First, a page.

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Wire Taps: Were the Nationals better than their record?; Anthony Rendon speaks up; Kyle McGowin impresses

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Catch up on the last 24 hours in Nationals news before the start of the series with the Rockies.

MLB: Miami Marlins at Washington Nationals Geoff Burke-USA TODAY Sports

Welcome to the last series of the year — and the final Wire Taps of this season. It’s been a pleasure following along with you all — hopefully, this winter will prove more interesting than last, and next season will prove more fun than this one.

Here’s what’s developing in Denver:

The Nationals were better than their record this season. So what happened? (WaPo)
The run-differential piece isn't surprising; teams with high differentials miss the playoffs all the time. The real shock is the talent of the roster that never really underperformed, but the team could never win games anyways — was it their baserunning and defense? Maybe — a run here and there makes a significant impact.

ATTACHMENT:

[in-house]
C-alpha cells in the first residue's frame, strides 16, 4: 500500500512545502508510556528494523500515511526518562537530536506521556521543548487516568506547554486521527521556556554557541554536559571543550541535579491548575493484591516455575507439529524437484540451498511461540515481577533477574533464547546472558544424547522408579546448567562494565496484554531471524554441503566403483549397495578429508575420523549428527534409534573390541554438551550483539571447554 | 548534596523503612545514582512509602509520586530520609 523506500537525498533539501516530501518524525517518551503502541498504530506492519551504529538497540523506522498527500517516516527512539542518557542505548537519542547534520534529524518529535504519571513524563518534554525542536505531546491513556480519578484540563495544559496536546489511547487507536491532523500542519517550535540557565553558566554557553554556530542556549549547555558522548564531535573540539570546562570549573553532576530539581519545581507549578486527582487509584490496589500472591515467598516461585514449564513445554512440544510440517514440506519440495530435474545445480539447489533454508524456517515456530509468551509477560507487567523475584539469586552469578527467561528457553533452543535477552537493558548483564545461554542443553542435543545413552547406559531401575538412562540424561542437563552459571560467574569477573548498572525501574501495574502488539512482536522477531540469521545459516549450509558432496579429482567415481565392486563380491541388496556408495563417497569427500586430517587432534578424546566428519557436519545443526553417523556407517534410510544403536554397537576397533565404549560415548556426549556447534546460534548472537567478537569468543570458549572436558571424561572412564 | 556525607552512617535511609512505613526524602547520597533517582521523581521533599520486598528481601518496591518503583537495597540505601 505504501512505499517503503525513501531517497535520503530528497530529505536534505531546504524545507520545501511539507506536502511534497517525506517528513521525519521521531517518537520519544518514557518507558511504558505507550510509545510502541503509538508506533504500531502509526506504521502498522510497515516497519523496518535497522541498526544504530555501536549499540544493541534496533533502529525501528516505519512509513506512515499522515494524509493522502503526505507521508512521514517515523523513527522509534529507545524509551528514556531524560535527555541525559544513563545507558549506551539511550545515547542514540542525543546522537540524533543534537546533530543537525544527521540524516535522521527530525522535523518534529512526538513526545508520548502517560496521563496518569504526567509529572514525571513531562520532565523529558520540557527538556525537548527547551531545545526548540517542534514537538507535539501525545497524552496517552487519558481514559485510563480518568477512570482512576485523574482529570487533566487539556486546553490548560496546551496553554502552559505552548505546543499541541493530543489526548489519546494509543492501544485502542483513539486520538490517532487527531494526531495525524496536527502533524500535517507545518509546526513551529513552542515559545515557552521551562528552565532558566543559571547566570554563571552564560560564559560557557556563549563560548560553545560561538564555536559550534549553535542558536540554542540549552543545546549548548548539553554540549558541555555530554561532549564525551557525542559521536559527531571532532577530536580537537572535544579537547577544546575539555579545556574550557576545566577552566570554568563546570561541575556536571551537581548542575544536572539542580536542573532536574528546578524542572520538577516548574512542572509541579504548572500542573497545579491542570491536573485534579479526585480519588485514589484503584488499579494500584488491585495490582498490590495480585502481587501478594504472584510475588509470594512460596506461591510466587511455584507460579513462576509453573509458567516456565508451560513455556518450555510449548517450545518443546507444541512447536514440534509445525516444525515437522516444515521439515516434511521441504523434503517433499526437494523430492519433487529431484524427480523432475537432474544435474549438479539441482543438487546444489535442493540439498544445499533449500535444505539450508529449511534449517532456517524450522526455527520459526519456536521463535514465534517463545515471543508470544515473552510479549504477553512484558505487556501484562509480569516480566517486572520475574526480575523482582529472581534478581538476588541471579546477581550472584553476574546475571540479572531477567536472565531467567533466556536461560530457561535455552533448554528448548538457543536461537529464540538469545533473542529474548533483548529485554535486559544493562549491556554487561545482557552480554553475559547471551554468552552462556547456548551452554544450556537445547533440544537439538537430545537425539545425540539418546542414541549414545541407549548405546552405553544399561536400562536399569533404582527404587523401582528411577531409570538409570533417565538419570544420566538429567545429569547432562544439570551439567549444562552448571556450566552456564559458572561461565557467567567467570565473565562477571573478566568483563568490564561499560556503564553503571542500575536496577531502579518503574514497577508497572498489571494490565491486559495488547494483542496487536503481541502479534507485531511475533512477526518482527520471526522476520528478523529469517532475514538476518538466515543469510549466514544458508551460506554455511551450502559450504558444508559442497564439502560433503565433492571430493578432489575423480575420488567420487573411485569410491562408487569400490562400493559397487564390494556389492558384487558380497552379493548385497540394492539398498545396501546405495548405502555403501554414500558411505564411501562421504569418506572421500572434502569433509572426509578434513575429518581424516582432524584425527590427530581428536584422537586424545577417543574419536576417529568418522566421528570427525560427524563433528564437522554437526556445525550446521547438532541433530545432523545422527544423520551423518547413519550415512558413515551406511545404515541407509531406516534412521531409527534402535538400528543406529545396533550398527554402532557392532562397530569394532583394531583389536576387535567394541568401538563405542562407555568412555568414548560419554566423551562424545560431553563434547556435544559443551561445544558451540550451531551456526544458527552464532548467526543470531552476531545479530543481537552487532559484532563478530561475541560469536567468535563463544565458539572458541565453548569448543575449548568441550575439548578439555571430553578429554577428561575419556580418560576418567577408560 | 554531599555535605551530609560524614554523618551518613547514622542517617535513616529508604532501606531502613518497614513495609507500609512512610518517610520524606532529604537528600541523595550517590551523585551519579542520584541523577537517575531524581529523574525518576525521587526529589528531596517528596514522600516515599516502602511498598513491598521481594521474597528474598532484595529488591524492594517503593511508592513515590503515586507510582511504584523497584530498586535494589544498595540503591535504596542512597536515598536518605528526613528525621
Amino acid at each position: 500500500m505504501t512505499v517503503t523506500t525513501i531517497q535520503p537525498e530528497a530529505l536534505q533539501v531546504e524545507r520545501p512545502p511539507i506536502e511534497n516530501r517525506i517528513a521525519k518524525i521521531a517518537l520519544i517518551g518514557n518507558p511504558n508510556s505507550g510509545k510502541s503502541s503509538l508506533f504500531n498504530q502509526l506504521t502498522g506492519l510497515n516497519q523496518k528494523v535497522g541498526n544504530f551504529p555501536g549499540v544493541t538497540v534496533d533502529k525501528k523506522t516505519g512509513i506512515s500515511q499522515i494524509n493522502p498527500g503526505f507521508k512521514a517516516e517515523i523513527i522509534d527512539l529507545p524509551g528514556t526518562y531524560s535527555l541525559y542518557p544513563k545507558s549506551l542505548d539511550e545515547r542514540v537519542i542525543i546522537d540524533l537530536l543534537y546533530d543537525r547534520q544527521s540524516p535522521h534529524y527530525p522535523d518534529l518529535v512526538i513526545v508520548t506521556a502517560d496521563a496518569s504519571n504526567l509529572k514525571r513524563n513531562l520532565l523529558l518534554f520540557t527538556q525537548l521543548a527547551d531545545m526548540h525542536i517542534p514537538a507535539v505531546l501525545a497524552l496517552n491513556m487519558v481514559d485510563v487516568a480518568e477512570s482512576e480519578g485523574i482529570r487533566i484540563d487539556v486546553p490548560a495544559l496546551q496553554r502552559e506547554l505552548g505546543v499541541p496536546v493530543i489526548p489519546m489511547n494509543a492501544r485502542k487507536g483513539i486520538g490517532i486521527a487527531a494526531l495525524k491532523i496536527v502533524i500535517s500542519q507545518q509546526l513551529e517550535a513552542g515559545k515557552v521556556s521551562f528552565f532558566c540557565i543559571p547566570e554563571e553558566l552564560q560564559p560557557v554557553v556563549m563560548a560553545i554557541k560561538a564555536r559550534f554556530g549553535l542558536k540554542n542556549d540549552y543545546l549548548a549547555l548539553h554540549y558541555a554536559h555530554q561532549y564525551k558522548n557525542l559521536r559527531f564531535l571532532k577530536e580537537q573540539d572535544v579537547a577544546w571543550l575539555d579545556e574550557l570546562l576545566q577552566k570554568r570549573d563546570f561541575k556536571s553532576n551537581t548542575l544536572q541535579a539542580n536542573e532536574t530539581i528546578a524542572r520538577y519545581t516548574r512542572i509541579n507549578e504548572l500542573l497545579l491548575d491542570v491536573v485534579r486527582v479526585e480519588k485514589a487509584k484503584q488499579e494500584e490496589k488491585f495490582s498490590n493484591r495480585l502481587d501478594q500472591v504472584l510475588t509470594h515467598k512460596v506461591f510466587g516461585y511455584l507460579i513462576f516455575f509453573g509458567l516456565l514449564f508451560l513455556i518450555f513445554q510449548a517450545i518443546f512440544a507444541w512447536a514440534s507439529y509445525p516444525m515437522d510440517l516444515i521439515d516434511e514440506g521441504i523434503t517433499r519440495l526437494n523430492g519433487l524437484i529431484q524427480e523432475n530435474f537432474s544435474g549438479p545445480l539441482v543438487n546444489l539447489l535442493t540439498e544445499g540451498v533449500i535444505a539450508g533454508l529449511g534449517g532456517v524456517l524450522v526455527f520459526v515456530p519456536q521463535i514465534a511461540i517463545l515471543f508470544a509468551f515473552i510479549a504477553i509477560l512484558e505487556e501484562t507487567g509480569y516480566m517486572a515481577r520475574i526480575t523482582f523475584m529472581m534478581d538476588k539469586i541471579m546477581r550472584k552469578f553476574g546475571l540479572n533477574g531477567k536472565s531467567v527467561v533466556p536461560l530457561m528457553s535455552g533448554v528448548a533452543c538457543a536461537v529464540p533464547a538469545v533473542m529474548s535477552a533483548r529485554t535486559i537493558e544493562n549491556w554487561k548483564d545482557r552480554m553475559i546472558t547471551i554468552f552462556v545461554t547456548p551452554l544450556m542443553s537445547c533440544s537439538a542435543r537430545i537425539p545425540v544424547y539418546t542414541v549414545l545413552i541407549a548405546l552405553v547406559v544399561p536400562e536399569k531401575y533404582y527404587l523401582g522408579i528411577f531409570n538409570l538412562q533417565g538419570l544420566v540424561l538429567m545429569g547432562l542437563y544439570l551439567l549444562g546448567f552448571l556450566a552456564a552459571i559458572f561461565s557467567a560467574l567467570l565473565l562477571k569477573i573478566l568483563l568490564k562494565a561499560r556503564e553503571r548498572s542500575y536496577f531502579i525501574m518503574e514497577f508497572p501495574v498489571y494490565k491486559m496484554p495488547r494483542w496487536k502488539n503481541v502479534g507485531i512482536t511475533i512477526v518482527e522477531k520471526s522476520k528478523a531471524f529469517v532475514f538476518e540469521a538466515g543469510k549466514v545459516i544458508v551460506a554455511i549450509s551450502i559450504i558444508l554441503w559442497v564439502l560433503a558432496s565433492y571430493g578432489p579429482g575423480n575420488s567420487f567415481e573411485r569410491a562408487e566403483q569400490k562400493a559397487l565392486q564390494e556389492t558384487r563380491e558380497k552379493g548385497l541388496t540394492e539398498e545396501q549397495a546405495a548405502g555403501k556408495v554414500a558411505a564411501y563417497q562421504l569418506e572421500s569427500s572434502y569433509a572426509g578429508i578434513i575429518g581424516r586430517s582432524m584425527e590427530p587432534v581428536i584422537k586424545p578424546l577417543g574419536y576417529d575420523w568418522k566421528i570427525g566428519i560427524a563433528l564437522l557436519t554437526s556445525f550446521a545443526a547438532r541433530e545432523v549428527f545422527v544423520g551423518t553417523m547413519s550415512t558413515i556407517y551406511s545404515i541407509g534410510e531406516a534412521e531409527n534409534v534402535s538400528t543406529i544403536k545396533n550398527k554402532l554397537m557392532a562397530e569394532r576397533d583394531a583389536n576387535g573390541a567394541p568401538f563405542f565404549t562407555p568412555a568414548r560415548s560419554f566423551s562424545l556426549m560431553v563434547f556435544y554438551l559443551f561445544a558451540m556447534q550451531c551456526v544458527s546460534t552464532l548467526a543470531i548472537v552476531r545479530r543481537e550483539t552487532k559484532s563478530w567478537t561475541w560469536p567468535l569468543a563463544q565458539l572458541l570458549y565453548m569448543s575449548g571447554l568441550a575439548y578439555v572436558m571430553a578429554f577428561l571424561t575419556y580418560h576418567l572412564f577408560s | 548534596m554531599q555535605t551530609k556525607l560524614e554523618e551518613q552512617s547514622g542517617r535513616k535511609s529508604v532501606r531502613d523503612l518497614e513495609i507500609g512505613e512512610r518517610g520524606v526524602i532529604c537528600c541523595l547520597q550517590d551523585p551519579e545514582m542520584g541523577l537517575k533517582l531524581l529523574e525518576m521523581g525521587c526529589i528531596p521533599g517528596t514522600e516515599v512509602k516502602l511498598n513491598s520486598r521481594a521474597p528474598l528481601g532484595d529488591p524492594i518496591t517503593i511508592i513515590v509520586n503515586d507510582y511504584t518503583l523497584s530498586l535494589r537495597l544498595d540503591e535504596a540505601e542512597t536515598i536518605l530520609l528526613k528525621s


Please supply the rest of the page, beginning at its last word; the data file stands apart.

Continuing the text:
MLB's most unlikely playoff heroes (MLB.com)
It's not Jayson Werth, nor is it Jordan Zimmermann... this one, for once, isn't so obvious.

On Robles, McGowin, Roark, Zimmerman and attendance (MASN)
The Nationals actually *increased* attendance this year, despite everything being horrible and disappointing. Except for Juan Soto.

Each MLB team's 2018 MVP (MLB.com)
... Wander Suero, is that you?

Anthony Rendon, the Nationals' super-quiet superstar, finds a reason to use his voice (WaPo)
Rendon is now the de facto leader on the team, despite being the quietest guy in the room and some misgivings about spending his entire adult life in baseball — but he's found his voice at the Nationals Youth Baseball Academy, partially motivated religiously and partially by his fond memories of just being a kid. It's the first real profile of Anthony Rendon in five years, and it makes the wait worth it.

Johnston, Raquet, Tetreault at Nats instructs (MLB.com)
Nick Raquet lit up the Carolina League, and is now getting some extra help in West Palm Beach.

Nationals’ Kyle McGowin impresses in first major league start (WaPo)
McGowin forced his way into the rotation, a prospect who was never really a prospect, and then retired 11 hitters in a row to start the game. Had it not been for a blister, he could've gone further — but he very may well do so next year.